Posted: Thu 30th Jun 2022
Cathal Sheridan is founder and CEO of Huku Balance, a Donegal-based company that makes balance boards for both adults and children.
Sustainability has always been at the core of the business despite the cost of materials soaring and the supply chain drying up. Cathal tells us how Huku Balance has maintained its values despite these challenges.
Your business has grown quite a bit over the past two years. How is it going now?
We've increased our sales, not just in Ireland and the UK but we're starting to ship right across the world – the United States, Singapore, Japan, Australia. So it's been fantastic with growth.
We've also been continuously revising the way we make our products, from an environmental but also a cost point of view. Because the price of everything has been going up so much these last few years.
We had to revisit the way we make things and just try and get a bit clever with how we do things to cut costs, so we didn't have to increase prices. That was a big part of the last couple of years.
Give some examples of how you have managed to keep the costs down while maintaining the sustainable integrity of the business.
Take our balance board rollers, for example. I could have very easily got those shipped over from China and made for a fraction of the cost. But there is enough virgin plastic out there – we don't want to add to it. We can make it a more beautiful product that's environmentally sustainable ourselves.
We had to look at how we made those and using different methods, because the cost of the material is almost three times as much as it was.
We've managed to keep the wood as the main material, and for the grip it's upcycled cork and natural rubber – that's something, again, that we managed to keep a hold of. There are cheaper alternatives, but they don't recycle well, and they'll sit in landfill for a very long time, so they weren't really options for us.
We put up our prices by a couple of euros each just to cover the cost of materials. We absorbed two price hikes before we increased our prices and we've absorbed the last three price hikes since.
That was just down to changing the way we made the product. We invested in different machinery and we designed new procedures, and it brought the costs of production down.
I'm hoping we've hit the peak for having to absorb prices, because I'd like to start seeing the prices return to normal over the next year.
What was having such an effect on the increased cost of your materials?
In January this year, we saw the price decrease a little bit – supply chains were just getting back to normal post-pandemic. The factories that produce the wood were returning to normal production runs. We did see a decrease in price in January and early February.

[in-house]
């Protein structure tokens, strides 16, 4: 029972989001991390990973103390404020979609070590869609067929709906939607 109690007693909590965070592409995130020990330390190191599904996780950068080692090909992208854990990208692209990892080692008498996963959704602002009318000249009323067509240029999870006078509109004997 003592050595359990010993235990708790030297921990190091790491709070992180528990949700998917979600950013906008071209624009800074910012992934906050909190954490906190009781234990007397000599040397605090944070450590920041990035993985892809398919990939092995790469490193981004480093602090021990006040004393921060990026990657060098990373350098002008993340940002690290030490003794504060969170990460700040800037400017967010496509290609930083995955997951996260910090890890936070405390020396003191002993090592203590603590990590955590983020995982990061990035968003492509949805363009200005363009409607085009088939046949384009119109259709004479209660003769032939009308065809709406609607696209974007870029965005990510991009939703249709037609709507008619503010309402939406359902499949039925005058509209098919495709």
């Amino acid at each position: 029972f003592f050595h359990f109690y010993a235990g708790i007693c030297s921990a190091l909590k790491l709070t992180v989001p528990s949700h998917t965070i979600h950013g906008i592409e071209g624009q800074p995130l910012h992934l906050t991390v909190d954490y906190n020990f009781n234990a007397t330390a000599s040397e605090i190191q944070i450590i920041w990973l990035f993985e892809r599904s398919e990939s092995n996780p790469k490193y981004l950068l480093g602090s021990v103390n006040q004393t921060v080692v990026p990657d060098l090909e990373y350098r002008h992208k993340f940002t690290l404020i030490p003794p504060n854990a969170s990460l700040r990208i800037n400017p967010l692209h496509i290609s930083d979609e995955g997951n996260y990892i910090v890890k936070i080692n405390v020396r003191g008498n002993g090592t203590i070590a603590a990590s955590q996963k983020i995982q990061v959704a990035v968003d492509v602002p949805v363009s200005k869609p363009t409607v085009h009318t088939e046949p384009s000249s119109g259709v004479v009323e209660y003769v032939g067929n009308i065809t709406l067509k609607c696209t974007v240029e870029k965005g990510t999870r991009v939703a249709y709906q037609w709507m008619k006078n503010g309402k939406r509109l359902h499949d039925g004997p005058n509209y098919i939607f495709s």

Our main material is from the Baltic region of Europe. We've always got it from Latvia and Estonia. Russia is part of the Baltic region, and Finland is a big producer as well, although the Finnish material was always very expensive.
When Russia invaded Ukraine, people stopped purchasing Russian products. Everyone wanted wood from Latvia and Estonia and the prices went up again.
In late January, when the price had come down, I'd ordered enough material to get us through most of this year, so we've been able to avoid the more recent price hikes.
Those factories are now starting to get to a point where they can meet the demand. Look, we don't know how long the war is going to last but we do know the factories are beginning to meet the demand, and we're hopeful the prices will start to stabilise.
What other sustainable practices do you have in your business?
Our own boxes are made from recycled cardboard. But we get deliveries all the time and we keep that cardboard ourselves to use as a packaging filler. We use recycled packaging paper as well and even our masking tape is recycled paper. Everything we send out, packaging-wise, is biodegradable.
It's the least harmful way of doing it. We'd love to get the boxes sent back but I just don't think it's feasible at the moment.
At the moment, we're working with Tree Nation planting in various places around the world. One place we're focusing on is Sri Lanka and planting the three types of trees that help prevent coastal erosion.
Our long-term plan is we'll be buying land ourselves locally and planting native Irish trees alongside the ones worldwide. I think, at the moment, it's more a case of asking where's the priority in the world? Where do they really, really need them? Eventually it'll be a nice bonus to be able to do it locally as well. This year we've planted almost 700 trees.
What are the future plans for Huku Balance?
We want to continue to grow our product range and our sales worldwide. This year we're focusing more on the UK and Western Europe. Towards the end of the year, we want to increase our awareness of our brand in the United States.
That's going to help us get to a point where we can hire more people. More local jobs is a big bonus for me personally, as it keeps people in their local community rather than having to head off to a city and work.
We want to continue to focus on creating products that are not bad for the environment. We have some prototype designs and it's a very simple solution to use a piece of plastic and get them launched, but it's just not what we're about. There are challenges there, but we want to continue to abide by the rules we've set ourselves.